• And then I wouldn't be so hungry.

  • When I went to prison the first time of 15 years old, I got of 12 month sentence.

  • Originally looking back now 15, I should have never done that time because you know what?

  • The first time was really heart, but you know, because I got so immune to it for being so long inside e kind of come out and not that I missed it, but it was like, you know, it wasn't the same againt.

  • Their futures are a long way off, but at this young age, sometimes they are placed in that system and it's almost impossible for them to break out of it.

  • So when they end up in these situations, how do they ever put that right?

  • But then all I needed was like someone toe really pushed me to drag me in that right direction.

  • I believe all young boys, especially living in areas such as where I've come from, definitely need the mentors whether they exhibit in, you know, bad sort off choices or not some of the kids that come to box up crime.

  • They've been kicked out of school, they've been expelled.

  • Some of them just come out of prison, you know, because if we're not there, where do they fall into?

  • They fall into another safety?

  • That which is the vote.

  • The roles had another plan for that young person.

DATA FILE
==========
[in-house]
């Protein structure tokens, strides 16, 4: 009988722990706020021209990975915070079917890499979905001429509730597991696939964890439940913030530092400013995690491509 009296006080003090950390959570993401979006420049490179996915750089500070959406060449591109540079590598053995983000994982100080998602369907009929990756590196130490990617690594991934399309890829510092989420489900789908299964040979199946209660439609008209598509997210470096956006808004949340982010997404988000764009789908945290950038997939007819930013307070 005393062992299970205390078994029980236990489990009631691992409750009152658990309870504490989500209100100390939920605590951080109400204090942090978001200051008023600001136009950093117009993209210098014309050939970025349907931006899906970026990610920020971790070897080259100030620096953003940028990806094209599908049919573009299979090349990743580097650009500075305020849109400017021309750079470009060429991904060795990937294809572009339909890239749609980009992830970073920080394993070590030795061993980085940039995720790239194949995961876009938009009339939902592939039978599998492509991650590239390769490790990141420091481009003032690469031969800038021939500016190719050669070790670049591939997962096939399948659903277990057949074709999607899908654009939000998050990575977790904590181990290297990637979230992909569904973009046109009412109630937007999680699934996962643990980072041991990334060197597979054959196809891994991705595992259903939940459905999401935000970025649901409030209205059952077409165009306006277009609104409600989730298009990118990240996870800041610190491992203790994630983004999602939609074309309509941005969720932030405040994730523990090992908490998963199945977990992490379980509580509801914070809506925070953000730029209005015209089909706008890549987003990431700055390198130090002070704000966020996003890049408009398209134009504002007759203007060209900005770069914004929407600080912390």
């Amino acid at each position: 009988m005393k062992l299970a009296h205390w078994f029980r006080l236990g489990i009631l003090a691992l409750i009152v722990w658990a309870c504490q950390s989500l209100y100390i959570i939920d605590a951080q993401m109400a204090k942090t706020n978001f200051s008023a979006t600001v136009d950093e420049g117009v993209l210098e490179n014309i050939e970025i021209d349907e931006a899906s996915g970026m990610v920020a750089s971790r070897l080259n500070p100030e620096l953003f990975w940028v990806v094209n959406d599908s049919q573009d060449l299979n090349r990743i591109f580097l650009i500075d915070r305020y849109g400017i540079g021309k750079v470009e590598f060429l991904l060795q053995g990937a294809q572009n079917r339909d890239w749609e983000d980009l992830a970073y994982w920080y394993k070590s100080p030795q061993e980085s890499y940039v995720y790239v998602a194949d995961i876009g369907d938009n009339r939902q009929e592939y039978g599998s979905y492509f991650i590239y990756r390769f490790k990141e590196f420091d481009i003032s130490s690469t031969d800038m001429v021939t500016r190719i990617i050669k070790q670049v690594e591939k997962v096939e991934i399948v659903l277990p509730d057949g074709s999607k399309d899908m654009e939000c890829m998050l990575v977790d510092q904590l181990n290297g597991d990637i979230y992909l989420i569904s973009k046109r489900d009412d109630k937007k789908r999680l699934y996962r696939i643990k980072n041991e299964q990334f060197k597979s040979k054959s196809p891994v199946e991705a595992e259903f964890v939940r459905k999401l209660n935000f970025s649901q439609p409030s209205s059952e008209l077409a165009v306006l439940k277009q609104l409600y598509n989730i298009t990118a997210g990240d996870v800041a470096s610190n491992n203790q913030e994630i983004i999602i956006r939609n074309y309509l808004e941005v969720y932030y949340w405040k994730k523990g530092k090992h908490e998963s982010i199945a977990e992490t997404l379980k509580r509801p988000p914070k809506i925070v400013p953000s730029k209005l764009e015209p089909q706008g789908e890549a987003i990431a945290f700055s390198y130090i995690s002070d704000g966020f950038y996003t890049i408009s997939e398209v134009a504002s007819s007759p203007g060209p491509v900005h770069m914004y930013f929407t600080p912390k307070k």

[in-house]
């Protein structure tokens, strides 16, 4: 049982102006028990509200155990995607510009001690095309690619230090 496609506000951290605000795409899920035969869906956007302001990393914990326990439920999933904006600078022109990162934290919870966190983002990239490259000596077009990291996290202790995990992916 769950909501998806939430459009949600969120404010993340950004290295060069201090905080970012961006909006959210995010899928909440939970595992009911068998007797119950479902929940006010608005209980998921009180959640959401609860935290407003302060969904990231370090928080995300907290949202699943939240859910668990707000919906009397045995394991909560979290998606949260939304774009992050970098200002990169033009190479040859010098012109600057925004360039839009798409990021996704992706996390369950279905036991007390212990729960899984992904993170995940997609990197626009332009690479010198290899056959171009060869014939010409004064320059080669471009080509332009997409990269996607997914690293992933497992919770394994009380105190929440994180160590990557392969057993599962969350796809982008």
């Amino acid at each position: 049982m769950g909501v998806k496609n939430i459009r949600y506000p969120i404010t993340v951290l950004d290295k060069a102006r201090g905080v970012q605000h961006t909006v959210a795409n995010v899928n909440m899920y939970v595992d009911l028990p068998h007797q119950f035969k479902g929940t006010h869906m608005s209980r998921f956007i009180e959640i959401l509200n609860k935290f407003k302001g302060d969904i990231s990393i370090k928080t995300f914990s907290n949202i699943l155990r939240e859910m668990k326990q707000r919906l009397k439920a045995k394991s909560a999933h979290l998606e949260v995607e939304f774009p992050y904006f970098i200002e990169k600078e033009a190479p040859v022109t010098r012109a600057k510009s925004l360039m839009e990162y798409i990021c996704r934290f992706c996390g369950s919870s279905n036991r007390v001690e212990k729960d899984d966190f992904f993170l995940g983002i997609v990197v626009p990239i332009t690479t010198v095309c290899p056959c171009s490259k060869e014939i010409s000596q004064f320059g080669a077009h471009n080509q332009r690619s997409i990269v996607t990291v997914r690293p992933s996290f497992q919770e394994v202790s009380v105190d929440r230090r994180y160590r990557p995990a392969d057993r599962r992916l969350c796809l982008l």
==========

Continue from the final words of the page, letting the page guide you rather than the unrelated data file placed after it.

• How many people did you stop?

  • Are you the drill of the year?

  • How much time did you get in prison?

  • How many times did you get stabbed, you know, And thes are negative realities that the streets have for these kids.

  • See that we look just like them.

  • They see that we talked just like them.

  • They see that we've got experiences just like them.

  • They understand that we've got kicked out of school.

  • We went prison just like them.

  • And they see familiar faces that have all made mistakes.

  • But I've turned it around, you know?

  • And what happens is they start Thio.

  • See, there is light at the end of the tunnel.

  • They start to realize that this hope Yeah.

  • E started speaking to my family first back when he told more people about certain stuff.

  • I felt a little bad about that.

  • You know, I wanted to write opportunity for me, you know.

  • And thank God I was given it.

  • I took you.

  • I'm still out.

  • That's fine.

  • To be a better person every single day.

  • God.

  • Mhm.

When I was around 14, my mom had no money.

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Three men on how they fell into criminality and how they got out - BBC News

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    林宜悉 posted on 2020/11/23